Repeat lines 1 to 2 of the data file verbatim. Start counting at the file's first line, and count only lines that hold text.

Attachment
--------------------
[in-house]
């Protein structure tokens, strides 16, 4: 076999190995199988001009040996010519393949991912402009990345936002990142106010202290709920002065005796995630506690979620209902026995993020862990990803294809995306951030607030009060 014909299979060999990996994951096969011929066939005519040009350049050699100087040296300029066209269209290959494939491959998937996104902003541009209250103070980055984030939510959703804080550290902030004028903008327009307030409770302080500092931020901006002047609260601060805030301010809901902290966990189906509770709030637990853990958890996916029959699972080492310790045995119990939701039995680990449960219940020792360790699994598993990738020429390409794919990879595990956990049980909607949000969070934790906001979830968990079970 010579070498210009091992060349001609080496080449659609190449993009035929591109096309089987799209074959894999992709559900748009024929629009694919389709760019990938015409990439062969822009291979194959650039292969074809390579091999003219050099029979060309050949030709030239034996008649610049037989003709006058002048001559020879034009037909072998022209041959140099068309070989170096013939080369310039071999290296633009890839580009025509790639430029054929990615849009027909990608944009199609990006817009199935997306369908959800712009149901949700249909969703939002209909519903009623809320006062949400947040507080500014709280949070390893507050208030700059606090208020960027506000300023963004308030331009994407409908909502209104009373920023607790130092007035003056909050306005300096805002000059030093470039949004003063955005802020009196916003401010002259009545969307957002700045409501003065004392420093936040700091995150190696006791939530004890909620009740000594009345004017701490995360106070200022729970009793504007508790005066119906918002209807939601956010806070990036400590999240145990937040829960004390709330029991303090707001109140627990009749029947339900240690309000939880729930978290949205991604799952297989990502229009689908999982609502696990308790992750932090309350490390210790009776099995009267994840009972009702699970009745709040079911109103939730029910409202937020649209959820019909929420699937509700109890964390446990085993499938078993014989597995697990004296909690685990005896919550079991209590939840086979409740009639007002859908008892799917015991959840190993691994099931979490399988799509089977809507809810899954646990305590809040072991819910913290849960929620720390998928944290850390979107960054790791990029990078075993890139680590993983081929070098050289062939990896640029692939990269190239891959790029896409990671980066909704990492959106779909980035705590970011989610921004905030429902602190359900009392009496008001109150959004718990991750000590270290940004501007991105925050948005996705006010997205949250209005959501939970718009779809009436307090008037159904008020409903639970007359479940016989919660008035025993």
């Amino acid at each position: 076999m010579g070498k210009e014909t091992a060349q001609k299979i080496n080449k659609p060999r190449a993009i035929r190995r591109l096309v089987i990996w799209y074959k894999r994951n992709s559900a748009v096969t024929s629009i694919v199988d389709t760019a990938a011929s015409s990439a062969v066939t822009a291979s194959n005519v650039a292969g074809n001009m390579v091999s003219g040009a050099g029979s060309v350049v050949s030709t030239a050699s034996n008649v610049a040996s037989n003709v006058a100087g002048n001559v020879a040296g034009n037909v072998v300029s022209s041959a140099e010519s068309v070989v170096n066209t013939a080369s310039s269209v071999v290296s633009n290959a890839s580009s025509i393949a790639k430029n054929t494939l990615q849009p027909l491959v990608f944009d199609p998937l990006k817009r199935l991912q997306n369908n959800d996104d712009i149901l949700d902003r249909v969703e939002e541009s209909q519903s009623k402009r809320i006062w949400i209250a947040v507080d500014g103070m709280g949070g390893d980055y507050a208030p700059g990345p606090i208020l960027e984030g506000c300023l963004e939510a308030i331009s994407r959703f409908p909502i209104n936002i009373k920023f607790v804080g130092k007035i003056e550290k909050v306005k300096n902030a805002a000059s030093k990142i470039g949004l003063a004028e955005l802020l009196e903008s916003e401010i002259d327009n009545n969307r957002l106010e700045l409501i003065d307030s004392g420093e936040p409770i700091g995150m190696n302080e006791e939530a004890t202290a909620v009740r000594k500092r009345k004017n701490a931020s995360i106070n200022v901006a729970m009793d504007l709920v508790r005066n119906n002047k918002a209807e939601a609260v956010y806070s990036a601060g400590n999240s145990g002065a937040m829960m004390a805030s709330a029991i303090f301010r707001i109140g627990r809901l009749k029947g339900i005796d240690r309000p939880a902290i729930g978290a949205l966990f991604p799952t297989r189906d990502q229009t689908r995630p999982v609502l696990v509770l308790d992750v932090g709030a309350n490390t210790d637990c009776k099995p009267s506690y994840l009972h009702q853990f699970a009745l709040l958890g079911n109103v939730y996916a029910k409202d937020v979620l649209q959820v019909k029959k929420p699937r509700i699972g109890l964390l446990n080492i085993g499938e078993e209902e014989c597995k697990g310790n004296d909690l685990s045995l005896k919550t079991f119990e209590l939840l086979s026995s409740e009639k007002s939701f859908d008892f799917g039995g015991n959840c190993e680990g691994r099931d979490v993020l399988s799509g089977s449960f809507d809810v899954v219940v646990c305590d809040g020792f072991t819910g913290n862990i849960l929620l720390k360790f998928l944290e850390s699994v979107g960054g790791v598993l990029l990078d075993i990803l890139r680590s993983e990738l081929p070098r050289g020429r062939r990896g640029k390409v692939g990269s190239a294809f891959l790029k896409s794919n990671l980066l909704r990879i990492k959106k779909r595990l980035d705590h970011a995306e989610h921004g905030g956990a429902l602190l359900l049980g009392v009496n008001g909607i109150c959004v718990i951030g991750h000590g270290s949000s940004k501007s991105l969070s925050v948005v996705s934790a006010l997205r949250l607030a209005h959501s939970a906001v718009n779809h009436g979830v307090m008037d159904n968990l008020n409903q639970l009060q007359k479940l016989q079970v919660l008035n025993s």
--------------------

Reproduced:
[in-house]
């Protein structure tokens, strides 16, 4: 076999190995199988001009040996010519393949991912402009990345936002990142106010202290709920002065005796995630506690979620209902026995993020862990990803294809995306951030607030009060 014909299979060999990996994951096969011929066939005519040009350049050699100087040296300029066209269209290959494939491959998937996104902003541009209250103070980055984030939510959703804080550290902030004028903008327009307030409770302080500092931020901006002047609260601060805030301010809901902290966990189906509770709030637990853990958890996916029959699972080492310790045995119990939701039995680990449960219940020792360790699994598993990738020429390409794919990879595990956990049980909607949000969070934790906001979830968990079970 010579070498210009091992060349001609080496080449659609190449993009035929591109096309089987799209074959894999992709559900748009024929629009694919389709760019990938015409990439062969822009291979194959650039292969074809390579091999003219050099029979060309050949030709030239034996008649610049037989003709006058002048001559020879034009037909072998022209041959140099068309070989170096013939080369310039071999290296633009890839580009025509790639430029054929990615849009027909990608944009199609990006817009199935997306369908959800712009149901949700249909969703939002209909519903009623809320006062949400947040507080500014709280949070390893507050208030700059606090208020960027506000300023963004308030331009994407409908909502209104009373920023607790130092007035003056909050306005300096805002000059030093470039949004003063955005802020009196916003401010002259009545969307957002700045409501003065004392420093936040700091995150190696006791939530004890909620009740000594009345004017701490995360106070200022729970009793504007508790005066119906918002209807939601956010806070990036400590999240145990937040829960004390709330029991303090707001109140627990009749029947339900240690309000939880729930978290949205991604799952297989990502229009689908999982609502696990308790992750932090309350490390210790009776099995009267994840009972009702699970009745709040079911109103939730029910409202937020649209959820019909929420699937509700109890964390446990085993499938078993014989597995697990004296909690685990005896919550079991209590939840086979409740009639007002859908008892799917015991959840190993691994099931979490399988799509089977809507809810899954646990305590809040072991819910913290849960929620720390998928944290850390979107960054790791990029990078075993890139680590993983081929070098050289062939990896640029692939990269190239891959790029896409990671980066909704990492959106779909980035705590970011989610921004905030429902602190359900009392009496008001109150959004718990991750000590270290940004501007991105925050948005996705006010997205949250209005959501939970718009779809009436307090008037159904008020409903639970007359479940016989919660008035025993």